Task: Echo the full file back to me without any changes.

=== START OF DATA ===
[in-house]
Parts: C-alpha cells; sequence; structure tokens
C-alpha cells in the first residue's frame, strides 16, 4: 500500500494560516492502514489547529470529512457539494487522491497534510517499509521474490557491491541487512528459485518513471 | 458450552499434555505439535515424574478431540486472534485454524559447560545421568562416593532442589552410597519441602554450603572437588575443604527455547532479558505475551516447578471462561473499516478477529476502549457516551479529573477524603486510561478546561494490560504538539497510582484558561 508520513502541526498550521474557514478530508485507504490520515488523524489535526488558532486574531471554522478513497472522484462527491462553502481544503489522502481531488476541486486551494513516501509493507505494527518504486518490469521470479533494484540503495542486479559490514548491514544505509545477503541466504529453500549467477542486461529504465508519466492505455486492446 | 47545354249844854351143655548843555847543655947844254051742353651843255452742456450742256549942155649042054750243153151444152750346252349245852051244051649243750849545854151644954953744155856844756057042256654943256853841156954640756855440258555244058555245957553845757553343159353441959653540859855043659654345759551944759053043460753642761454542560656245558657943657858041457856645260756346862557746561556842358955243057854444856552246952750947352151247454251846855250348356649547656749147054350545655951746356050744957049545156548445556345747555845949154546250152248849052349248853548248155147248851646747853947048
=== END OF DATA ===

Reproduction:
[in-house]
Parts: C-alpha cells; sequence; structure tokens
C-alpha cells in the first residue's frame, strides 16, 4: 500500500494560516492502514489547529470529512457539494487522491497534510517499509521474490557491491541487512528459485518513471 | 458450552499434555505439535515424574478431540486472534485454524559447560545421568562416593532442589552410597519441602554450603572437588575443604527455547532479558505475551516447578471462561473499516478477529476502549457516551479529573477524603486510561478546561494490560504538539497510582484558561 508520513502541526498550521474557514478530508485507504490520515488523524489535526488558532486574531471554522478513497472522484462527491462553502481544503489522502481531488476541486486551494513516501509493507505494527518504486518490469521470479533494484540503495542486479559490514548491514544505509545477503541466504529453500549467477542486461529504465508519466492505455486492446 | 47545354249844854351143655548843555847543655947844254051742353651843255452742456450742256549942155649042054750243153151444152750346252349245852051244051649243750849545854151644954953744155856844756057042256654943256853841156954640756855440258555244058555245957553845757553343159353441959653540859855043659654345759551944759053043460753642761454542560656245558657943657858041457856645260756346862557746561556842358955243057854444856552246952750947352151247454251846855250348356649547656749147054350545655951746356050744957049545156548445556345747555845949154546250152248849052349248853548248155147248851646747853947048